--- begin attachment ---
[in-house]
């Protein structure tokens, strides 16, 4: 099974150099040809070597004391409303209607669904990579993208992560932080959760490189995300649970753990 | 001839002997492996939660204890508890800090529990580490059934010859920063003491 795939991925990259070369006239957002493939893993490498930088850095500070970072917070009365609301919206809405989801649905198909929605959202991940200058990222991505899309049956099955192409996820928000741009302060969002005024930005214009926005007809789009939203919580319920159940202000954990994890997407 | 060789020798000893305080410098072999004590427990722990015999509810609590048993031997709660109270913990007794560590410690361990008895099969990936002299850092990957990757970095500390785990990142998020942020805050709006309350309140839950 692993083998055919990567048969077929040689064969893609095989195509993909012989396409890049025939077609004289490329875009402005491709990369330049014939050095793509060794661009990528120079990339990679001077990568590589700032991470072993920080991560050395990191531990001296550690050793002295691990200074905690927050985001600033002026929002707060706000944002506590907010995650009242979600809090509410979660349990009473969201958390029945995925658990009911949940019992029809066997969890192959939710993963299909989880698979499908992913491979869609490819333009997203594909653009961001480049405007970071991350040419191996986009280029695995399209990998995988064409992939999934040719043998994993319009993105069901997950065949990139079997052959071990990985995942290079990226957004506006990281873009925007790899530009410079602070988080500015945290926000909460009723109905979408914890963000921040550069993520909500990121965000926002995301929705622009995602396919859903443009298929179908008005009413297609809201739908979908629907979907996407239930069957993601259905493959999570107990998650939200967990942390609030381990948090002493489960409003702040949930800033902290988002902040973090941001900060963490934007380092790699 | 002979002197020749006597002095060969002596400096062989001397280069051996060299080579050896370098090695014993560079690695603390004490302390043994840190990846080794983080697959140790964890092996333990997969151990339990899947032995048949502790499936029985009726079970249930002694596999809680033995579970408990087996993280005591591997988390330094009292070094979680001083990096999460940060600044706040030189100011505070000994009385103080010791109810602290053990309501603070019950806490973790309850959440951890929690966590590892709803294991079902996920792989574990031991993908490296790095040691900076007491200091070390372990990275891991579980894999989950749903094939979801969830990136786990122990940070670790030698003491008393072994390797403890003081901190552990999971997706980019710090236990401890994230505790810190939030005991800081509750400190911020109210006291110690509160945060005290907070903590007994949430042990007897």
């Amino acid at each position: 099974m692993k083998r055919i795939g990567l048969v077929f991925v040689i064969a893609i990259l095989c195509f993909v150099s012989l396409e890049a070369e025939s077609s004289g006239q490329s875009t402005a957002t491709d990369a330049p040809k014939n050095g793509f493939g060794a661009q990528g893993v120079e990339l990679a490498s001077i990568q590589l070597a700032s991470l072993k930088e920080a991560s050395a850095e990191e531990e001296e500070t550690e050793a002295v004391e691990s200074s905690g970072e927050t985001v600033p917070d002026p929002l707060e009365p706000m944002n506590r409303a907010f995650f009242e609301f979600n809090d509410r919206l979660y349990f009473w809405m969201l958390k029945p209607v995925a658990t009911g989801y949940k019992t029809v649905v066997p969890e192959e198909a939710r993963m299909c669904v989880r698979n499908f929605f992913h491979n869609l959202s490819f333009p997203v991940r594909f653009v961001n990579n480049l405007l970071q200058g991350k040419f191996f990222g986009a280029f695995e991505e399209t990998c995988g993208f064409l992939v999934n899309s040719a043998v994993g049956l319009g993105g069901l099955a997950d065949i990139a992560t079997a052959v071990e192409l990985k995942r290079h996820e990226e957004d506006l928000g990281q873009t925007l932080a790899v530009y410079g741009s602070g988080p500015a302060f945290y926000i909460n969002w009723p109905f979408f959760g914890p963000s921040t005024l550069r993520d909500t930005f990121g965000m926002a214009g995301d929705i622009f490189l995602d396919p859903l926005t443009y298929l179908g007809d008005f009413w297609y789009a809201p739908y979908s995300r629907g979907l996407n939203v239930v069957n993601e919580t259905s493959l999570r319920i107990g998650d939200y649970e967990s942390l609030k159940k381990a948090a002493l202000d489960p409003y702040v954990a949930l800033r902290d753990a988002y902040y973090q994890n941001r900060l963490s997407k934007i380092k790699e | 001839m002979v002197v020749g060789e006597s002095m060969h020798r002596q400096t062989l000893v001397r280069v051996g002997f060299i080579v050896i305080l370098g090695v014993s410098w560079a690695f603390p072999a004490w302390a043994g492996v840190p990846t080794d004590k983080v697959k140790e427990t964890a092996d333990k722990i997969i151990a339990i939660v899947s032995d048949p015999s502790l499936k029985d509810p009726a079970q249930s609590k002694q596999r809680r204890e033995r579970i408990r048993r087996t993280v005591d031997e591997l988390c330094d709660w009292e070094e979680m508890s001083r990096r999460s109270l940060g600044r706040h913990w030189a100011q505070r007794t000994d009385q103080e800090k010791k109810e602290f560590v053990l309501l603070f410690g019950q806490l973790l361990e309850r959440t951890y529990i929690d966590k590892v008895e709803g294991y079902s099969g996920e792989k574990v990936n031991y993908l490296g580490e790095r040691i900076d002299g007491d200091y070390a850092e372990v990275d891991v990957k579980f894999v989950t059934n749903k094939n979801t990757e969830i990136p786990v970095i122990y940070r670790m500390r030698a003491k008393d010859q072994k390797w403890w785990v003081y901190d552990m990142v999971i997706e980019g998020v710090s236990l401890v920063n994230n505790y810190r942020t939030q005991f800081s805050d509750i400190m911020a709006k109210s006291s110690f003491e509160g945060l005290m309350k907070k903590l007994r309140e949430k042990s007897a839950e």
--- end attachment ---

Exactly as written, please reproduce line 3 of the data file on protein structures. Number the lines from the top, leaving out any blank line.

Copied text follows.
């Amino acid at each position: 099974m692993k083998r055919i795939g990567l048969v077929f991925v040689i064969a893609i990259l095989c195509f993909v150099s012989l396409e890049a070369e025939s077609s004289g006239q490329s875009t402005a957002t491709d990369a330049p040809k014939n050095g793509f493939g060794a661009q990528g893993v120079e990339l990679a490498s001077i990568q590589l070597a700032s991470l072993k930088e920080a991560s050395a850095e990191e531990e001296e500070t550690e050793a002295v004391e691990s200074s905690g970072e927050t985001v600033p917070d002026p929002l707060e009365p706000m944002n506590r409303a907010f995650f009242e609301f979600n809090d509410r919206l979660y349990f009473w809405m969201l958390k029945p209607v995925a658990t009911g989801y949940k019992t029809v649905v066997p969890e192959e198909a939710r993963m299909c669904v989880r698979n499908f929605f992913h491979n869609l959202s490819f333009p997203v991940r594909f653009v961001n990579n480049l405007l970071q200058g991350k040419f191996f990222g986009a280029f695995e991505e399209t990998c995988g993208f064409l992939v999934n899309s040719a043998v994993g049956l319009g993105g069901l099955a997950d065949i990139a992560t079997a052959v071990e192409l990985k995942r290079h996820e990226e957004d506006l928000g990281q873009t925007l932080a790899v530009y410079g741009s602070g988080p500015a302060f945290y926000i909460n969002w009723p109905f979408f959760g914890p963000s921040t005024l550069r993520d909500t930005f990121g965000m926002a214009g995301d929705i622009f490189l995602d396919p859903l926005t443009y298929l179908g007809d008005f009413w297609y789009a809201p739908y979908s995300r629907g979907l996407n939203v239930v069957n993601e919580t259905s493959l999570r319920i107990g998650d939200y649970e967990s942390l609030k159940k381990a948090a002493l202000d489960p409003y702040v954990a949930l800033r902290d753990a988002y902040y973090q994890n941001r900060l963490s997407k934007i380092k790699e | 001839m002979v002197v020749g060789e006597s002095m060969h020798r002596q400096t062989l000893v001397r280069v051996g002997f060299i080579v050896i305080l370098g090695v014993s410098w560079a690695f603390p072999a004490w302390a043994g492996v840190p990846t080794d004590k983080v697959k140790e427990t964890a092996d333990k722990i997969i151990a339990i939660v899947s032995d048949p015999s502790l499936k029985d509810p009726a079970q249930s609590k002694q596999r809680r204890e033995r579970i408990r048993r087996t993280v005591d031997e591997l988390c330094d709660w009292e070094e979680m508890s001083r990096r999460s109270l940060g600044r706040h913990w030189a100011q505070r007794t000994d009385q103080e800090k010791k109810e602290f560590v053990l309501l603070f410690g019950q806490l973790l361990e309850r959440t951890y529990i929690d966590k590892v008895e709803g294991y079902s099969g996920e792989k574990v990936n031991y993908l490296g580490e790095r040691i900076d002299g007491d200091y070390a850092e372990v990275d891991v990957k579980f894999v989950t059934n749903k094939n979801t990757e969830i990136p786990v970095i122990y940070r670790m500390r030698a003491k008393d010859q072994k390797w403890w785990v003081y901190d552990m990142v999971i997706e980019g998020v710090s236990l401890v920063n994230n505790y810190r942020t939030q005991f800081s805050d509750i400190m911020a709006k109210s006291s110690f003491e509160g945060l005290m309350k907070k903590l007994r309140e949430k042990s007897a839950e």